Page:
Photo: Flickr/Peter Roberts
As the debate on government debt has taken the centre stage in United States and Europe, it may be useful to take a look at Japan, the country that best exemplify, in all its complexity, the issue of sovereign debt.According to the McKinsey Institute, in 2009 Japan had a total debt including State, Local Government, Corporate and Households of around 471% of GDP. At 225%, Japan also has, by far, the highest sovereign debt/gdp ratio in the world and far larger than the the United States with a debt “only” at 98% of GDP. While it is beyond the purpose of this piece to explain how the country could dig itself into such hole, it is more relevant to point out that Japan has been able to finance its ballooning debt for more than a decade not only without any problem but also at an extremely low cost. And that is in spite of a decade of flat growth and an ageing population. How was it possible?
Below some key reasons:
1. QE has been policy in Japan for more than a decade. It has been so extensive, that today the BOJ’s balance sheet is larger than the country’s GDP. To put it in prospective, it would be the same for the US Fed to have bought $15 trillion in assets instead of roughly the $2.7 trillion they purchased up so far.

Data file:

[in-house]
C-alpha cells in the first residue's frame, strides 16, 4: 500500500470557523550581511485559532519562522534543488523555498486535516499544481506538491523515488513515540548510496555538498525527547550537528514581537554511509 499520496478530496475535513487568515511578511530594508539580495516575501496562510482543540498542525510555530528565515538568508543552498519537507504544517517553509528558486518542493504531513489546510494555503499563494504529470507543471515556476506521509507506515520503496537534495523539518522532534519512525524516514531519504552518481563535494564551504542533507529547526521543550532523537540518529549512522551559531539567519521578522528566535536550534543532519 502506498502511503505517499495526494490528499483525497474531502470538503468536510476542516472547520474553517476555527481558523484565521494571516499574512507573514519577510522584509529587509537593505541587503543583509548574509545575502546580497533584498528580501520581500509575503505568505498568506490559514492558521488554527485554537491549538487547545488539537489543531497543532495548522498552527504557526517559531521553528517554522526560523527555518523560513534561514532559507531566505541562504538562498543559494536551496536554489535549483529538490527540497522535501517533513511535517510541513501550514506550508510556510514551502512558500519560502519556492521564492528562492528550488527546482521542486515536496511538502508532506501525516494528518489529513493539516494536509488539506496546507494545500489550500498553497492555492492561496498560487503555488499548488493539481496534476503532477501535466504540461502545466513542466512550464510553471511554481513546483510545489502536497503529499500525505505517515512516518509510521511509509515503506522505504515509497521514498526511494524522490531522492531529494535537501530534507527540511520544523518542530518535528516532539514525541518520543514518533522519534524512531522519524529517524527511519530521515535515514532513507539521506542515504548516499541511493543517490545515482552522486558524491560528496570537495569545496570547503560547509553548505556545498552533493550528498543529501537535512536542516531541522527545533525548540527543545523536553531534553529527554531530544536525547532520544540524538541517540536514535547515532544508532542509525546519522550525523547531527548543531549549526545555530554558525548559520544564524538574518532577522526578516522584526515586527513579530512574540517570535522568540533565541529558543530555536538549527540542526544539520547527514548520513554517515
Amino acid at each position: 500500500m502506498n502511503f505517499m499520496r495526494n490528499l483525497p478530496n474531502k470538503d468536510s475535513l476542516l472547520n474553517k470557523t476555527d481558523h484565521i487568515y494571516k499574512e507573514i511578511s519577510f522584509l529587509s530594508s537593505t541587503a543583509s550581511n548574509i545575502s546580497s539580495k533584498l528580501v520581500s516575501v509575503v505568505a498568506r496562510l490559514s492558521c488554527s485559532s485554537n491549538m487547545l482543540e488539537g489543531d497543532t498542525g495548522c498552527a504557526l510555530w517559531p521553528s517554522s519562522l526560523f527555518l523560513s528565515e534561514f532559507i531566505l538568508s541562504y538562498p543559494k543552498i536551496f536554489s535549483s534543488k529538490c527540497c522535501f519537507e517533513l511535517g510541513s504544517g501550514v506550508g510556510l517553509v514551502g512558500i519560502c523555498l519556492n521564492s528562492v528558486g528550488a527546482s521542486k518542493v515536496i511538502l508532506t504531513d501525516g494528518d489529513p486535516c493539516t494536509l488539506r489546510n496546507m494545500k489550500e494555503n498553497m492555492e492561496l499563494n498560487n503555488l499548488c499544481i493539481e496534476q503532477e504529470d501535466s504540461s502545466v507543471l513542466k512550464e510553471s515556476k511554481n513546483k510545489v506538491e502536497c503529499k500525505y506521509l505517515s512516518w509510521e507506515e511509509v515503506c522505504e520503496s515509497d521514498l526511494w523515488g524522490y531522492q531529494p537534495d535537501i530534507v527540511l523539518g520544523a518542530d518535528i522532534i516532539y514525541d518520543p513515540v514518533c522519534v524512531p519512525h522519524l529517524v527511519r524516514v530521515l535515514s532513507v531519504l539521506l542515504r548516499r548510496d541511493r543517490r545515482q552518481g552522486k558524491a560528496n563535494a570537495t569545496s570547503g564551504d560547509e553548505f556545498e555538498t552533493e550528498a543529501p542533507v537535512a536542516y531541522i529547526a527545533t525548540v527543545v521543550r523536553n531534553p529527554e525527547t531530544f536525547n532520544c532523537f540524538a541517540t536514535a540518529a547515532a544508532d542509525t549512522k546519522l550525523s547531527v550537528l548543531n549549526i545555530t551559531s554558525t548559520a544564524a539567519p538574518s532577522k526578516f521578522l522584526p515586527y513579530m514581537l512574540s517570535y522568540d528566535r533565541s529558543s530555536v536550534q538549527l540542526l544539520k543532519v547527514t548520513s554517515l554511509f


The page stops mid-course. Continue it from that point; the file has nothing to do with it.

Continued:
2. Japan’s high level of foreign currency reserves (about $1.1 trillion) and Japan’s undeniable exports prowess, have often been used as the argument that on a “net” (i.e. after reserves) basis, the debt is actually much lower.
3. 95% of sovereign debt is held by Japanese, households and institutions, with foreigners only holding about 5% of total. For anyone who has been to Japan or understands its culture it is known that a Japanese would rather do harakiri than questioning Nippon credibility. It should therefore come as no surprise that there has been no material domestic challenge, so far, to the creditworthiness of their sovereign debt in spite of the objectively staggering level.
Does the above mean that Japan will continue to be able to grow its debt forever? If history has any relevance, probably not. Rather, there are signs that the wind may be turning. The recent natural disaster have not only re-arranged Japan’s geography but the nation’s production capacity, infrastructure and, consequently, fiscal needs. While the full economic implications of the earthquake may have yet to play-out, the huge debt-load is starting to warrant a fresh look from credit rating agencies, foreign investors and, possibly, even from Japanese ones. Furthermore, their currency and gold reserves cover today only about 9% of sovereign debt and offer less and less coverage as they are largely USD denominated. The USD has lost 32% of its value against the Yen over the last decade and stand to loose even more as the Federal Reserve seems bent to use inflation as a way to cure America from its own debt problems.
The word “credit” comes from the Latin credere = believe. The Japan case clearly shows that debt can escalate to extreme levels until the credit-worthiness of the borrower comes into question. It is becoming apparent however, that, should another global financial seizure like the one experienced in the fall of 2008, we may see the proverbial “house of cards” coming down.
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